C J Wyatt III
07-21-2020, 05:55 PM
So except for pile-up or a massive screw up from 23andme [which im more inclined to believe], no one really got any ideas as to how this has occurred?

Have you uploaded your kit to GEDmatch? I'd like to take a look.

Tolan
07-21-2020, 06:14 PM
So except for pile-up or a massive screw up from 23andme [which im more inclined to believe], no one really got any ideas as to how this has occurred?

Why are you talking about 23andMe?
It's FTDNA must be making the mistake, right?

If all of this is correct ... then it would be an X chromosome from the depths of time without having been recombined.
Is it possible?
The X chromosome that comes from the father is not recombined.
On the other hand, only the daughters inherit the X chromosome from the father.
So one cannot have an X chromosome ancestor line without recombination. At most, it's one generation.
Two or three by chance ...

You should upload your files to gedmatch and see if there is still a match!
Ask your correspondence where their file came from.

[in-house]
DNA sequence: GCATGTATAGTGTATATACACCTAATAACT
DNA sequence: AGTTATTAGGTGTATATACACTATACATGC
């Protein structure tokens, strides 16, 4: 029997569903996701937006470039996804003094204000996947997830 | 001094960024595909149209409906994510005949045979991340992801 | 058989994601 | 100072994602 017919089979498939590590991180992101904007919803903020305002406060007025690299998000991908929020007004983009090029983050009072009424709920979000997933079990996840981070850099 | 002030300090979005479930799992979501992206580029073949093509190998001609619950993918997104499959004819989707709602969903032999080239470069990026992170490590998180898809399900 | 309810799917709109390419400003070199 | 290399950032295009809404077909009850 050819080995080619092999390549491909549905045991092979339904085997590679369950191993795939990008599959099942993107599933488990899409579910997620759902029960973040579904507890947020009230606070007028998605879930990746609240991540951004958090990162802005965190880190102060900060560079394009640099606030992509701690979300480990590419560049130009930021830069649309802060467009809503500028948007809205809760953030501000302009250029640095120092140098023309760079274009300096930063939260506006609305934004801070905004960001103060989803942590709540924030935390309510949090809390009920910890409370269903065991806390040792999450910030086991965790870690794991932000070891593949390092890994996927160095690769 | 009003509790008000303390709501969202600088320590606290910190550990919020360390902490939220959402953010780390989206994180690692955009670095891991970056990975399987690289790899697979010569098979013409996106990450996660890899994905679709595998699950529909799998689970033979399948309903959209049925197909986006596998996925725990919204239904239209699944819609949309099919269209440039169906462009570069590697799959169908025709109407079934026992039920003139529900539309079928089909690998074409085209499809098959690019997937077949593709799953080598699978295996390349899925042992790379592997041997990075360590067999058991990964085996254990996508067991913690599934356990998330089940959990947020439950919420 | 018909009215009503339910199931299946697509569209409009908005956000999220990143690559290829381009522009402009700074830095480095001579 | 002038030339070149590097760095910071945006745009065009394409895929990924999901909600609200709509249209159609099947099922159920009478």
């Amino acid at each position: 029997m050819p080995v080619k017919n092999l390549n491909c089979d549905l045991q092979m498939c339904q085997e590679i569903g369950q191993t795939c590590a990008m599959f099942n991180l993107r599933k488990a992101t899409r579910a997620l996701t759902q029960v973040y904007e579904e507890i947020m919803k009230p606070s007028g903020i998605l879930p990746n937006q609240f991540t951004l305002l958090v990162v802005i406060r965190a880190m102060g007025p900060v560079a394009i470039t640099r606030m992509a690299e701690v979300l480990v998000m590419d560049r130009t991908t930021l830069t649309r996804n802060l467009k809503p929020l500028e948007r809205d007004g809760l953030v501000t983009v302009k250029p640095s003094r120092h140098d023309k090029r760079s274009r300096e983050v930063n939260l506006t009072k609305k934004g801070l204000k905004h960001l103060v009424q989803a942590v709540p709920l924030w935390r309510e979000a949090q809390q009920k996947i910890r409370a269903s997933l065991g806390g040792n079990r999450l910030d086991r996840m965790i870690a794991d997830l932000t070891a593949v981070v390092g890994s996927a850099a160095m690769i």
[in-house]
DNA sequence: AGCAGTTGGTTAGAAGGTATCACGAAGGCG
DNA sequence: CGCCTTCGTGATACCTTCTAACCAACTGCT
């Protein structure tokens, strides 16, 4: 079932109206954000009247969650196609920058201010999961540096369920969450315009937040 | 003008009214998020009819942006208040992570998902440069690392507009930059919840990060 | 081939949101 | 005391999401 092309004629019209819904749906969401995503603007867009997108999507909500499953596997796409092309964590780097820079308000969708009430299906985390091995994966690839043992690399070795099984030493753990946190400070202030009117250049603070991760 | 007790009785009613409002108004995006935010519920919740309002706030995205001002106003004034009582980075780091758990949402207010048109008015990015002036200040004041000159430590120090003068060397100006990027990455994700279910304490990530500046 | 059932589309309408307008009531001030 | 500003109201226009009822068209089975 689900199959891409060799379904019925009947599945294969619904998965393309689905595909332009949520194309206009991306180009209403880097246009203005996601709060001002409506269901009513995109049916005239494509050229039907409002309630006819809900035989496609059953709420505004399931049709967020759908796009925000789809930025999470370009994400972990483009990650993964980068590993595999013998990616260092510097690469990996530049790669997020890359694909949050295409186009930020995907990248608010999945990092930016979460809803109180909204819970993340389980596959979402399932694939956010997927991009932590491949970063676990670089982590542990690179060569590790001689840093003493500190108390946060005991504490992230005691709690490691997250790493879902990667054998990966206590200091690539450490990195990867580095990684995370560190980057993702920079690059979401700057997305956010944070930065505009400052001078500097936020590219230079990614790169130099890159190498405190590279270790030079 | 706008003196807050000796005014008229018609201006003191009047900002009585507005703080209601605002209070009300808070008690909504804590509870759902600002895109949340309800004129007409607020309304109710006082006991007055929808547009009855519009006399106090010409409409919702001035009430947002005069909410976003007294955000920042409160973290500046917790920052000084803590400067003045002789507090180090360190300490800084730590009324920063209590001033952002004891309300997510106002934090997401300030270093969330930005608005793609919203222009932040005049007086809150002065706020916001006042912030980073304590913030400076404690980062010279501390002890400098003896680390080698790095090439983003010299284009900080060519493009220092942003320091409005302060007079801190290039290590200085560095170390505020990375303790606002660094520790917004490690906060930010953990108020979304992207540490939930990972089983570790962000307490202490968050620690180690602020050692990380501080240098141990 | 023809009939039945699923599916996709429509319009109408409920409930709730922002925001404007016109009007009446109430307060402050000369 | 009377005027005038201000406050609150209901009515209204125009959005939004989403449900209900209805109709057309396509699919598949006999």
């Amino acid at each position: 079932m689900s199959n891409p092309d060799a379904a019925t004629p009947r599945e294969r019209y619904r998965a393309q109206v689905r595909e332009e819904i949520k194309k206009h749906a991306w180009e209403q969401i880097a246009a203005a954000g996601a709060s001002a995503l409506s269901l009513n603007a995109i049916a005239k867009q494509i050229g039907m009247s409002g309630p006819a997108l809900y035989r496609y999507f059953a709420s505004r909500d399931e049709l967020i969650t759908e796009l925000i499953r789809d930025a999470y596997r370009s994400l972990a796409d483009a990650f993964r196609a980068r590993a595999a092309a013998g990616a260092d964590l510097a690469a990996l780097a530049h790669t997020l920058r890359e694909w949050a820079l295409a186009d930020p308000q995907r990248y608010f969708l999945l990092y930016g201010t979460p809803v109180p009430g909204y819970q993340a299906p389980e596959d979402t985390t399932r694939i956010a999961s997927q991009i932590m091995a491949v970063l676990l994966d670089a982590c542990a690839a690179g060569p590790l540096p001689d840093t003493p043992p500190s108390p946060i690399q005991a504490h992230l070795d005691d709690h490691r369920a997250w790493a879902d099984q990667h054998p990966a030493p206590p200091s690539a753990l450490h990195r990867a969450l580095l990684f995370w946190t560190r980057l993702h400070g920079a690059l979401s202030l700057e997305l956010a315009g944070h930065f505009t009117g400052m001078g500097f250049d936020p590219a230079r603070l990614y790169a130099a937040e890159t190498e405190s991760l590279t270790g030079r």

If it's not a hacked file ...

ThaYamamoto
07-21-2020, 06:17 PM
Have you uploaded your kit to GEDmatch? I'd like to take a look.

That would be great but I deleted after their acquisition, is it possible to delete data now? If so I'll upload quickly.


Why are you talking about 23andMe?
It's FTDNA must be making the mistake, right?

If all of this is correct ... then it would be an X chromosome from the depths of time without having been recombined.
Is it possible?
The X chromosome that comes from the father is not recombined.
On the other hand, only the daughters inherit the X chromosome from the father.
So one cannot have an X chromosome ancestor line without recombination. At most, it's one generation.
Two or three by chance ...

You should upload your files to gedmatch and see if there is still a match!